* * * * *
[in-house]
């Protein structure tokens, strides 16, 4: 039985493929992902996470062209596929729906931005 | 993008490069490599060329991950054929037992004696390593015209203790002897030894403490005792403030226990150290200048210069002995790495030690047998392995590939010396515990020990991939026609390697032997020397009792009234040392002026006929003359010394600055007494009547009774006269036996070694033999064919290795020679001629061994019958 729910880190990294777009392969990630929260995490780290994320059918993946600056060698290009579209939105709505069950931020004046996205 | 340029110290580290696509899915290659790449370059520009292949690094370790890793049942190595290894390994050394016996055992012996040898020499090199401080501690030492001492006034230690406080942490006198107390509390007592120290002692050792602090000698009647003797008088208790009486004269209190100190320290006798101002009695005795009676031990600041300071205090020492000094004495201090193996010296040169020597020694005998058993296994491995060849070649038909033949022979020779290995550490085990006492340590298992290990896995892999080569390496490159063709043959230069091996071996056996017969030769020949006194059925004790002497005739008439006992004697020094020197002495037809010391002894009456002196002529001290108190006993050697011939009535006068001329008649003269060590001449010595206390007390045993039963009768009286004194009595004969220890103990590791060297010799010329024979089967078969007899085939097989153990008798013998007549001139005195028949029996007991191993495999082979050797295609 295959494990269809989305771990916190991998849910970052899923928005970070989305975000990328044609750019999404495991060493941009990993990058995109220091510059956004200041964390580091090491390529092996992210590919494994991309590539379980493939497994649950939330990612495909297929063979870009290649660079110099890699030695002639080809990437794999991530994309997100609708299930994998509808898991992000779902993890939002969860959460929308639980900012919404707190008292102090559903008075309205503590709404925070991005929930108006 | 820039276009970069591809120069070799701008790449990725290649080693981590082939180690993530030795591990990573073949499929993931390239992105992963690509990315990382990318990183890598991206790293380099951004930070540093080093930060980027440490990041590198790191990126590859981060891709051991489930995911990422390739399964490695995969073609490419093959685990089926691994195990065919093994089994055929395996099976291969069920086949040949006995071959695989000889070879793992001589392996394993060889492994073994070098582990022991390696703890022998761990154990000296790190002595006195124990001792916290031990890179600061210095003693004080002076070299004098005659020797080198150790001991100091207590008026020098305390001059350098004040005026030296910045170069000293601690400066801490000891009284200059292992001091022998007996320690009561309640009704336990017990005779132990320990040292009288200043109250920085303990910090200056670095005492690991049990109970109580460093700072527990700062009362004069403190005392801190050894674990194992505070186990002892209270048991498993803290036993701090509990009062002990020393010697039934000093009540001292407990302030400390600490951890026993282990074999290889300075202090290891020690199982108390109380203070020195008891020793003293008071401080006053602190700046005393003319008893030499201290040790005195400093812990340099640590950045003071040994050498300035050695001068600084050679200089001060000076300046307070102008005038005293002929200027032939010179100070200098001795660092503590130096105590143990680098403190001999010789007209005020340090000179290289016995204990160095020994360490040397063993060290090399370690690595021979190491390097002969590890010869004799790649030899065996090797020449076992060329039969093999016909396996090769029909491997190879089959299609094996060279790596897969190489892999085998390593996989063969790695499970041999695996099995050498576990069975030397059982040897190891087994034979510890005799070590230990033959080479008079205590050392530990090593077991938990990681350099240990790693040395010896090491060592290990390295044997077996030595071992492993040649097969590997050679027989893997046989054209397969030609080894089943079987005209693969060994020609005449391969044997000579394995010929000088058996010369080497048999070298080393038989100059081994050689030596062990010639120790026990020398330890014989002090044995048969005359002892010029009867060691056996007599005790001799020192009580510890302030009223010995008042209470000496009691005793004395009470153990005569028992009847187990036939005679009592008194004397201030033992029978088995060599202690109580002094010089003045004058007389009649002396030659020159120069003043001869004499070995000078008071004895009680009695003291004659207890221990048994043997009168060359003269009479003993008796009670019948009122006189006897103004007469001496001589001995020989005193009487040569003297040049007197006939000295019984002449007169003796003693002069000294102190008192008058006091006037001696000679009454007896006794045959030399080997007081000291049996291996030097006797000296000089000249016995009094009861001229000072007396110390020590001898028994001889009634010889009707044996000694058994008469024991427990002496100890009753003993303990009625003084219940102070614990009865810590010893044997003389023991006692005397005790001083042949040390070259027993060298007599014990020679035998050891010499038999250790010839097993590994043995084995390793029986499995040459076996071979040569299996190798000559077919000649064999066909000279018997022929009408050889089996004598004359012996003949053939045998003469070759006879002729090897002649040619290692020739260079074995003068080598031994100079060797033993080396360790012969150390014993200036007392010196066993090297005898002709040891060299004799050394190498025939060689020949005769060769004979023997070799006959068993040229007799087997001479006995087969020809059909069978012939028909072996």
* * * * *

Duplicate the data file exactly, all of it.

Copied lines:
[in-house]
């Protein structure tokens, strides 16, 4: 039985493929992902996470062209596929729906931005 | 993008490069490599060329991950054929037992004696390593015209203790002897030894403490005792403030226990150290200048210069002995790495030690047998392995590939010396515990020990991939026609390697032997020397009792009234040392002026006929003359010394600055007494009547009774006269036996070694033999064919290795020679001629061994019958 729910880190990294777009392969990630929260995490780290994320059918993946600056060698290009579209939105709505069950931020004046996205 | 340029110290580290696509899915290659790449370059520009292949690094370790890793049942190595290894390994050394016996055992012996040898020499090199401080501690030492001492006034230690406080942490006198107390509390007592120290002692050792602090000698009647003797008088208790009486004269209190100190320290006798101002009695005795009676031990600041300071205090020492000094004495201090193996010296040169020597020694005998058993296994491995060849070649038909033949022979020779290995550490085990006492340590298992290990896995892999080569390496490159063709043959230069091996071996056996017969030769020949006194059925004790002497005739008439006992004697020094020197002495037809010391002894009456002196002529001290108190006993050697011939009535006068001329008649003269060590001449010595206390007390045993039963009768009286004194009595004969220890103990590791060297010799010329024979089967078969007899085939097989153990008798013998007549001139005195028949029996007991191993495999082979050797295609 295959494990269809989305771990916190991998849910970052899923928005970070989305975000990328044609750019999404495991060493941009990993990058995109220091510059956004200041964390580091090491390529092996992210590919494994991309590539379980493939497994649950939330990612495909297929063979870009290649660079110099890699030695002639080809990437794999991530994309997100609708299930994998509808898991992000779902993890939002969860959460929308639980900012919404707190008292102090559903008075309205503590709404925070991005929930108006 | 820039276009970069591809120069070799701008790449990725290649080693981590082939180690993530030795591990990573073949499929993931390239992105992963690509990315990382990318990183890598991206790293380099951004930070540093080093930060980027440490990041590198790191990126590859981060891709051991489930995911990422390739399964490695995969073609490419093959685990089926691994195990065919093994089994055929395996099976291969069920086949040949006995071959695989000889070879793992001589392996394993060889492994073994070098582990022991390696703890022998761990154990000296790190002595006195124990001792916290031990890179600061210095003693004080002076070299004098005659020797080198150790001991100091207590008026020098305390001059350098004040005026030296910045170069000293601690400066801490000891009284200059292992001091022998007996320690009561309640009704336990017990005779132990320990040292009288200043109250920085303990910090200056670095005492690991049990109970109580460093700072527990700062009362004069403190005392801190050894674990194992505070186990002892209270048991498993803290036993701090509990009062002990020393010697039934000093009540001292407990302030400390600490951890026993282990074999290889300075202090290891020690199982108390109380203070020195008891020793003293008071401080006053602190700046005393003319008893030499201290040790005195400093812990340099640590950045003071040994050498300035050695001068600084050679200089001060000076300046307070102008005038005293002929200027032939010179100070200098001795660092503590130096105590143990680098403190001999010789007209005020340090000179290289016995204990160095020994360490040397063993060290090399370690690595021979190491390097002969590890010869004799790649030899065996090797020449076992060329039969093999016909396996090769029909491997190879089959299609094996060279790596897969190489892999085998390593996989063969790695499970041999695996099995050498576990069975030397059982040897190891087994034979510890005799070590230990033959080479008079205590050392530990090593077991938990990681350099240990790693040395010896090491060592290990390295044997077996030595071992492993040649097969590997050679027989893997046989054209397969030609080894089943079987005209693969060994020609005449391969044997000579394995010929000088058996010369080497048999070298080393038989100059081994050689030596062990010639120790026990020398330890014989002090044995048969005359002892010029009867060691056996007599005790001799020192009580510890302030009223010995008042209470000496009691005793004395009470153990005569028992009847187990036939005679009592008194004397201030033992029978088995060599202690109580002094010089003045004058007389009649002396030659020159120069003043001869004499070995000078008071004895009680009695003291004659207890221990048994043997009168060359003269009479003993008796009670019948009122006189006897103004007469001496001589001995020989005193009487040569003297040049007197006939000295019984002449007169003796003693002069000294102190008192008058006091006037001696000679009454007896006794045959030399080997007081000291049996291996030097006797000296000089000249016995009094009861001229000072007396110390020590001898028994001889009634010889009707044996000694058994008469024991427990002496100890009753003993303990009625003084219940102070614990009865810590010893044997003389023991006692005397005790001083042949040390070259027993060298007599014990020679035998050891010499038999250790010839097993590994043995084995390793029986499995040459076996071979040569299996190798000559077919000649064999066909000279018997022929009408050889089996004598004359012996003949053939045998003469070759006879002729090897002649040619290692020739260079074995003068080598031994100079060797033993080396360790012969150390014993200036007392010196066993090297005898002709040891060299004799050394190498025939060689020949005769060769004979023997070799006959068993040229007799087997001479006995087969020809059909069978012939028909072996």